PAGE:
Make Way for Tomorrow (Leo McCarey, 1937)

“Fifty years go by pretty fast.”


Only yesterday I was sent my next rental from LOVEfilm (the UK’s Netflix) and it was An Affair to Remember. It is a remake of Leo McCarey’s 1939 film Love Affair. The funny thing is, both Sarah and I were unsure how An Affair to Remember got on the list at all and I think that this film – Make Way for Tomorrow – is the reason why. And that it was on the “1001 Movies to See Before You Die” List… as this film is too. The beauty of Make Way For Tomorrow  is something that makes it so special and that’s why I look forward to Leo McCarey’s other efforts, including An Affair to Remember

Old-Aged and Beautiful

This film presents a fascinating insight into old age and the awareness of losing your loved ones. The two actors who play the old-age couple, strangely enough, were not that old when the film was made – relying on make-up to make them look old. Following from last weeks Touch of Evil review, it is interesting to note that Orson Welles stated that this film “would make a stone cry” whilst Ozu used this film as inspiration for his masterpiece Tokyo Story.

I vaguely recall a quote from Madonna whereby she mentioned how you always hear songs about people getting together and people splitting up – but never songs about staying together. This film shows that such a thing can be done. The older parents rely on their own middle-aged children to look after them and it is this juxtaposition between the arrogance of thier children combined with the parents simple expectations to be together. The narrative begins as the older parents reveal to their children that they need to move out of the family home because they can’t afford it anymore – and this is relevant as the “Great” Depression had only just passed. The children are expected to look after their parents and, selfishly, they choose to split the parents up and placing the father in a different house to his wife rather than take on the ‘hardship’ of looking after the parents together. To make matters worse, the parents are split up across the whole of America – the parents moved to the east and west coast.

Young-Aged and Selfish

We watch parents who miss each incredibly whilst their children are incredibly selfish. Anita, daughter #1, decides not assist at all, one Son keeps schtum and doesn’t help at all. Daughter #2, Cora, looks after the father but is incredibly insulting to her fathers friends and she gives her Father no credibility whilst the final son, George, who looks after Mother, is the most likeable –  but his wife has a problem and does not assist with his Mother at all. In one instance she becomes incredibly uncomfortable as she holds a Bridge game which her MOther-in-Law interrupts. Her lowest point, I believe, is when she confronts her Mother-in-Law as she hides a, potentially unimportant, secret of her daughters.

I think we all know how selfish we can be sometimes – especially if we reflect to our attitudes and selfishness in our teenage years. I think, without being a Father myself, when I have a family, it will be difficult to sacrifice my own families comfortable-ness for the sake of my parents – especially when I can pass the buck easily enough to my own Brothers and Sisters and demand that they take responsibilty. But this film is not about the kids, its about the parents – and how, sometimes, the kids are not as important.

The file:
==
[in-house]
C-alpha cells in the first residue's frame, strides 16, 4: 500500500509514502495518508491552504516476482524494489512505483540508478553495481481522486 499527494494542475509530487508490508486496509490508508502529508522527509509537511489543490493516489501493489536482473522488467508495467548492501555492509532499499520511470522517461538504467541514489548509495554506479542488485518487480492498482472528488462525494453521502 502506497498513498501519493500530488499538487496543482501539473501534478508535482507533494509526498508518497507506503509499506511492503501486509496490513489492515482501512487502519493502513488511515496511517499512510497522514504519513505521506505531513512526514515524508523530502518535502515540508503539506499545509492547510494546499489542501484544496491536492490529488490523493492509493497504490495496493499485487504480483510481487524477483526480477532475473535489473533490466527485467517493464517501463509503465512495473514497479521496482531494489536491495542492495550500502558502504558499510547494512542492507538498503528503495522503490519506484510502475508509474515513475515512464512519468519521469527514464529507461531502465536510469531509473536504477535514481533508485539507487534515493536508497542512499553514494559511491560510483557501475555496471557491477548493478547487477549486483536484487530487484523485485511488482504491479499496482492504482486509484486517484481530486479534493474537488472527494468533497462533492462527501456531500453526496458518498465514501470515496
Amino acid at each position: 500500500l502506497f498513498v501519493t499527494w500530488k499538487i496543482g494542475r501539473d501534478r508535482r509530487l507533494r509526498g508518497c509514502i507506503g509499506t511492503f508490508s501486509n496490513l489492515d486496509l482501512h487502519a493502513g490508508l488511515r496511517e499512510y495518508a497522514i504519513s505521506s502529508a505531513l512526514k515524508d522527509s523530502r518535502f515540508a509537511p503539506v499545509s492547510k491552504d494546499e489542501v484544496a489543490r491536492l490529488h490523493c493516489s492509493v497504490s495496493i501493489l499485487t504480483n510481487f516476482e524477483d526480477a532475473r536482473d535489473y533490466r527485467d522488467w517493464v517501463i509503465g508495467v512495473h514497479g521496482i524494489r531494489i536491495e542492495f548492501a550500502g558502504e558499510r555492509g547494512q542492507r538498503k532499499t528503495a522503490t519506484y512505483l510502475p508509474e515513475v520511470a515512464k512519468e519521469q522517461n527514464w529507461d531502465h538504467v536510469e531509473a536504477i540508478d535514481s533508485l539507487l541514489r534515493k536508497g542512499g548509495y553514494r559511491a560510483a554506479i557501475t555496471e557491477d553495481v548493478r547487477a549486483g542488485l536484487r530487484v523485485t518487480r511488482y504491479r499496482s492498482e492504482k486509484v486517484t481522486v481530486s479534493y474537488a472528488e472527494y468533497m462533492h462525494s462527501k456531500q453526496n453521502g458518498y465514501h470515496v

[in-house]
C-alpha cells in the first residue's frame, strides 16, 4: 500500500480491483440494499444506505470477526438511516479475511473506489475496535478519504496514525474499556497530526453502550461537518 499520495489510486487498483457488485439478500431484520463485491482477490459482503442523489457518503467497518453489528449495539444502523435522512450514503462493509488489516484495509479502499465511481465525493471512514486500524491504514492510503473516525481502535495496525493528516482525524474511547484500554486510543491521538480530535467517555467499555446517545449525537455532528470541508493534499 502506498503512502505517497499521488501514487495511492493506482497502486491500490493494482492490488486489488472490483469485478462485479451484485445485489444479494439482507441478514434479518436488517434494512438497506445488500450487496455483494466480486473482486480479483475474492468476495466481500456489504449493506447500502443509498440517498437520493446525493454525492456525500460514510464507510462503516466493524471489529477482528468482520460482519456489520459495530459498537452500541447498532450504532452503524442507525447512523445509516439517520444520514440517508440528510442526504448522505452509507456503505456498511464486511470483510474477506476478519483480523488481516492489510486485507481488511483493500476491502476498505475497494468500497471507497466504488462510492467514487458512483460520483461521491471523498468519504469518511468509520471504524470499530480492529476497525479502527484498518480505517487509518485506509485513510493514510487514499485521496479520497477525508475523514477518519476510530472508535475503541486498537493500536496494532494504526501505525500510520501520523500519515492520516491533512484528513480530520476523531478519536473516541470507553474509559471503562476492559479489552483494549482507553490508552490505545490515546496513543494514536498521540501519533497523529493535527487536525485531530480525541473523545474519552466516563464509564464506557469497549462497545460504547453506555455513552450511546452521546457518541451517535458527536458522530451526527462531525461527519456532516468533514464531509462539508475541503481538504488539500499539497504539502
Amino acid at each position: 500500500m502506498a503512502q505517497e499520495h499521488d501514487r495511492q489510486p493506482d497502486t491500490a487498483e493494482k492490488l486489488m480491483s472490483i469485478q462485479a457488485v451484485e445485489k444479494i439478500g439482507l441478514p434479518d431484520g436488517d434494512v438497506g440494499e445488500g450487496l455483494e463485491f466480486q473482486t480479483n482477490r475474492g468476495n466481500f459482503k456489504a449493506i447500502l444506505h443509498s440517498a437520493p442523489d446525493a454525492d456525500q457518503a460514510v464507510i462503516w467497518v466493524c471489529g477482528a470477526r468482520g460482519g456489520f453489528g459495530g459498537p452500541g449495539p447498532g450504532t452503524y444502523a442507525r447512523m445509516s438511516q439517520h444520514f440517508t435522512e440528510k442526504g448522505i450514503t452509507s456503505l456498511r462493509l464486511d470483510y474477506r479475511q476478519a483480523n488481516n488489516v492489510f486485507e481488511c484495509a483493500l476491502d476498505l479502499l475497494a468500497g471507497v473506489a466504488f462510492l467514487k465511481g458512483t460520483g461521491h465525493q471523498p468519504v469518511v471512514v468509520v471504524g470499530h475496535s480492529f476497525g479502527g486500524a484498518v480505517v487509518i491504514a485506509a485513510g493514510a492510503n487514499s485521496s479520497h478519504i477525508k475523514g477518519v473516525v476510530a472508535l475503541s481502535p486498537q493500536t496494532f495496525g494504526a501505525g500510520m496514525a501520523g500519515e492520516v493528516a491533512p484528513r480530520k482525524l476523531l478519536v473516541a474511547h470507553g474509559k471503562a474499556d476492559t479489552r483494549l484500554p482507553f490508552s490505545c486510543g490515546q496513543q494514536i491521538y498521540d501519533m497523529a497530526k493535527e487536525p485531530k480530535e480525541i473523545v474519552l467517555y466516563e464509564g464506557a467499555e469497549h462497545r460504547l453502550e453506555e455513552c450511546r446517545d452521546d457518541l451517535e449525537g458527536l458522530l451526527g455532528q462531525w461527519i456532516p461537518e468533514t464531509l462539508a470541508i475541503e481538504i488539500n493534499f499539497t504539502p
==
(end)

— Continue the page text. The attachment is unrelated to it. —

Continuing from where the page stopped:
True Love

What is brilliant about this film is how it captures the beauty of a long-term relationship – something that you don’t see on film that often. As a meal with the kids fast-approaches, the parents decide to bail completely and spend one final night together in New York. They visit restaurants and enjoy walks across the big apple reminiscing about how lucky they are to have each other. Its a beautiful sequence as the parents know they are dying and that time will pass.

This is compounded by sequences that precede the New York trip – especially one phonecall, whereby Mother and Father speak over the phone and it is clear that they are both unsure of how long they will live – will they die before seeing each other? These thoughts I cannot even comprehend as a twenty-something, but it is a thought that we should think about more often. Are we telling our partner how much we love them? Are we telling our family and children how much we love them? It seems, as you watch this film, there is never enough time. Every moment matters and yet we see the children who are clearly so self-centered – these touching moments are not considered by the children and, more importantly, the children have no idea how much their parents have sacrificed for the family (As an example, the parents have never been alone together for a holiday since honeymoon!)

What is the Point?

Having noted all these touching moments and the glimpses of beauty and tenderness between Ma n’ Pa it raises other questions – Is it important for children to realise what they should do for their parents? Or should older parents dwell on these issues and reminisce and consider death? What about the view on family and marriage? This is where a striking problem lies – because though we see such beauty and happiness… we also see a little, how should I put it, regret. Because it seems to imply that, post-honeymoon, your life is pretty–much over…
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